The Maspeth shelter war opened up an eastern front this past weekend.
Protesters working to kill a proposed homeless shelter for adults at the Holiday Inn Express on 55th Road in Maspeth headed out to Bellerose on Saturday morning to join eastern Queens groups in protesting the conversion of at least two hotels on Jericho Turnpike into homeless shelters.
Several hundred people gathered outside the Bellerose Inn at 249-05 Jericho Tpke. for the protest organized by the Queens/Nassau Joint Task Force in association with the Maspeth Middle Village Task Force and the Juniper Park Civic Association. Afterward, they marched to the home of Harshad Patel, who owns both the Bellerose Inn and the Holiday Inn Express in Maspeth, as well as a Quality Inn several blocks from the Bellerose Inn that also houses homeless families.
The demonstrators decried the city’s policy to house homeless persons in hotels, which many protesters referred to as “warehousing.”
“It is unconscionable that they would just throw homeless families in crappy hotel rooms,” said protester Nancy Houlton. “There’s no plan to get them good housing, just throw them in a hotel and pretend everything is okay.”
At the center of the controversy has been the conversion of or usage of rooms in city motels to house homeless persons. The city blames the need on the high homeless population, but the protesters suggested the policy was a scheme for hotel owners to make money by charging the city exorbitant prices for accommodations.
“Rather than find a real solution to this problem, the mayor is just helping out his crony buddies,” one protester suggested.
Patel was a main target of the protest. Outside of Patel’s house on 262nd Street in Glen Oaks, the protesters chanted “No Homeless Shelter,” “De Blasio Must Go” and “Harshad Patel, You Should Be In Jail.”
The opponents thought they had gotten some good news recently when Patel announced that he had decided not to move forward with the plan for the Maspeth shelter, and state Senator Tony Avella announced last week that Patel had decided to phase out the homeless families in the Bellerose hotels.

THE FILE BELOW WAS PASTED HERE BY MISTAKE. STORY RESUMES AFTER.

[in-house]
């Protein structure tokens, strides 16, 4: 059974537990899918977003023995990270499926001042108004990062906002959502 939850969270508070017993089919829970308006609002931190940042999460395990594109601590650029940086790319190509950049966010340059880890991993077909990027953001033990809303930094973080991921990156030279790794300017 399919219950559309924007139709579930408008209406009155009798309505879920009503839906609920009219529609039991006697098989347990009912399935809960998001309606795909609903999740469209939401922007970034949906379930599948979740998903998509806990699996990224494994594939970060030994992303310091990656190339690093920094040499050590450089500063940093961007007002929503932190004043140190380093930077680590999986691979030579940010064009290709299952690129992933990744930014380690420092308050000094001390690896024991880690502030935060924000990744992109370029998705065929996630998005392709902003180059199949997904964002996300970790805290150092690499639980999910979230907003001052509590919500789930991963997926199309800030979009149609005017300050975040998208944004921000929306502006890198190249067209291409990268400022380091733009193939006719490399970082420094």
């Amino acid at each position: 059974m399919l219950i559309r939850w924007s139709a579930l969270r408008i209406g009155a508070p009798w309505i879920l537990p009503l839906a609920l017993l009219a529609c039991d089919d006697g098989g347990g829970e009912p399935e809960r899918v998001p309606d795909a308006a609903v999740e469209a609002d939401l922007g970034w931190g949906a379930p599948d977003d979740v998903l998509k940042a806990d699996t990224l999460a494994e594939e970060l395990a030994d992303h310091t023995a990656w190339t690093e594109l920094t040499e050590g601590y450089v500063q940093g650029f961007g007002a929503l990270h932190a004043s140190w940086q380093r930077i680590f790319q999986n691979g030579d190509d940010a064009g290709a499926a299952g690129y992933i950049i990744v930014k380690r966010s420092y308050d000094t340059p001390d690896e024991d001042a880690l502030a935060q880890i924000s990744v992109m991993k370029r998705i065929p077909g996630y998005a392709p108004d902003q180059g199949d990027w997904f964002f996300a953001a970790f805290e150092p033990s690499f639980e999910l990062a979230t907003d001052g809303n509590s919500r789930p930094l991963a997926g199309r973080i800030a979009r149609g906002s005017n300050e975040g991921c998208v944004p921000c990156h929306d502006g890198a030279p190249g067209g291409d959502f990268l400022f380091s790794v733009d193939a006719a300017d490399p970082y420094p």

But Mike LoCascio, one of the leaders of the Maspeth protest and a member of Community Board 5, called Avella a “liar,” and told protests they shouldn’t trust the reports that Patel is backing away from using his hotels as a shelter.
Tony Nunziato, president of the Maspeth Middle Village Task Force and Republican candidate for State Assembly in District 30, which includes Maspeth, said Patel was supposed to meet with the protester on Saturday morning, but failed to show.
“He lied to us again,” Nunziato said.
Joe Concannon, a retired NYPD captain and former City Council candidate who announced he would run again next year, said the homeless families in the shelter deserved more than just hotel rooms.
“We are here today to protest the city policy that is treating the homeless population without dignity and humanity,” he said. “This his happening all over the city. It’s happening in Maspeth. It’s happening in East Elmhurst. It’s happening in Corona. It’s happening in Bellerose.”
“They should be in Creedmoor!” one protest yelled out, referring to the mental health facility.
Concannon rejected that statement, explaining that veterans, the disabled, victims of domestic violence and people who work but cannot afford rent are among the homeless and they shouldn’t be stereotyped as mentally ill or drug-addicted. A fellow protester then clarified that the comment was meant to imply that housing should be built on unused land near Creedmoor, and wasn’t meant as a slight against the homeless.
The protestors, and officials, laid blame for the issue at the feet of Mayor Bill de Blasio. Even state Senator Joe Addabbo, who attended the protest, said the mayor is at fault.
“If the mayor had shown early on a collaborative effort to deal with this problem, we would be happy to help,” he said.
The protest also brought out residents and officials from Nassau County, which lies just across Jericho Turnpike from both shelters. Third Congressional District candidate and state Senator Jack Martins were among those present.
As a result of the protest, the de Blasio administration worked out a deal with the Children’s Museum of Manhattan to bring families living in the Bellerose shelter on a field trip to keep them away from the demonstration.